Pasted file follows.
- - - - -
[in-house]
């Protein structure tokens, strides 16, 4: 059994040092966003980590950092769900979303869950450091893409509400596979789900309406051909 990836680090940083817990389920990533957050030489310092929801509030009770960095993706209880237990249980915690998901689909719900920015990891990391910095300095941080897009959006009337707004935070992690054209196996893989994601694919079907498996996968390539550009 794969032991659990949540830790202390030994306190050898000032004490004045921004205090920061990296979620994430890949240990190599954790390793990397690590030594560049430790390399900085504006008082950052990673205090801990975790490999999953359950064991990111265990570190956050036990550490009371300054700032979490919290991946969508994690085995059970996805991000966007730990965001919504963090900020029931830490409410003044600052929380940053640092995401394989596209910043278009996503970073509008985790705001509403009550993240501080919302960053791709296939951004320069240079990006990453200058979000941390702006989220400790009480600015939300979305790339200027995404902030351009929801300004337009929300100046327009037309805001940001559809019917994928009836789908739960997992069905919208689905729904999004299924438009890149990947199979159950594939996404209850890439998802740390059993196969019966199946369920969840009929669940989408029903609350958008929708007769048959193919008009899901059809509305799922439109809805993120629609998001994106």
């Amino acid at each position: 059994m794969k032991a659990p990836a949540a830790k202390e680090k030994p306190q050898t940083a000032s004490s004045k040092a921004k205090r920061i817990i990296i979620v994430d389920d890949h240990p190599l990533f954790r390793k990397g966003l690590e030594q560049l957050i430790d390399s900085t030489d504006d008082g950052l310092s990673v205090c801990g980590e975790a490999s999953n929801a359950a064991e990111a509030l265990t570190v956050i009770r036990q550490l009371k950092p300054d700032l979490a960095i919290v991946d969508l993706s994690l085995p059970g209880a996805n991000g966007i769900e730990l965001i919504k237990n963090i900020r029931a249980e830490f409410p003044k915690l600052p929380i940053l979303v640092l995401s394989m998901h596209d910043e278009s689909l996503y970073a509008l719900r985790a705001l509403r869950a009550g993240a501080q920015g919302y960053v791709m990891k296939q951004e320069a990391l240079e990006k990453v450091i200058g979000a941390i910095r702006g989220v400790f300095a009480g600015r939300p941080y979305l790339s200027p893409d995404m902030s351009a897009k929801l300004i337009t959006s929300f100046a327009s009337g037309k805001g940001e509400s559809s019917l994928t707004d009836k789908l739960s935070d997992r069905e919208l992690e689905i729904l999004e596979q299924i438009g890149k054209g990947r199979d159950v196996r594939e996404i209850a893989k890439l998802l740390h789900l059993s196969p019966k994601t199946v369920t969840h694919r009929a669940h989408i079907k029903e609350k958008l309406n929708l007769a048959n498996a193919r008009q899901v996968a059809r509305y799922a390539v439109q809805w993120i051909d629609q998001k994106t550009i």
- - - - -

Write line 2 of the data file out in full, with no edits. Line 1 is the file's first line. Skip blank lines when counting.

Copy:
């Protein structure tokens, strides 16, 4: 059994040092966003980590950092769900979303869950450091893409509400596979789900309406051909 990836680090940083817990389920990533957050030489310092929801509030009770960095993706209880237990249980915690998901689909719900920015990891990391910095300095941080897009959006009337707004935070992690054209196996893989994601694919079907498996996968390539550009 794969032991659990949540830790202390030994306190050898000032004490004045921004205090920061990296979620994430890949240990190599954790390793990397690590030594560049430790390399900085504006008082950052990673205090801990975790490999999953359950064991990111265990570190956050036990550490009371300054700032979490919290991946969508994690085995059970996805991000966007730990965001919504963090900020029931830490409410003044600052929380940053640092995401394989596209910043278009996503970073509008985790705001509403009550993240501080919302960053791709296939951004320069240079990006990453200058979000941390702006989220400790009480600015939300979305790339200027995404902030351009929801300004337009929300100046327009037309805001940001559809019917994928009836789908739960997992069905919208689905729904999004299924438009890149990947199979159950594939996404209850890439998802740390059993196969019966199946369920969840009929669940989408029903609350958008929708007769048959193919008009899901059809509305799922439109809805993120629609998001994106």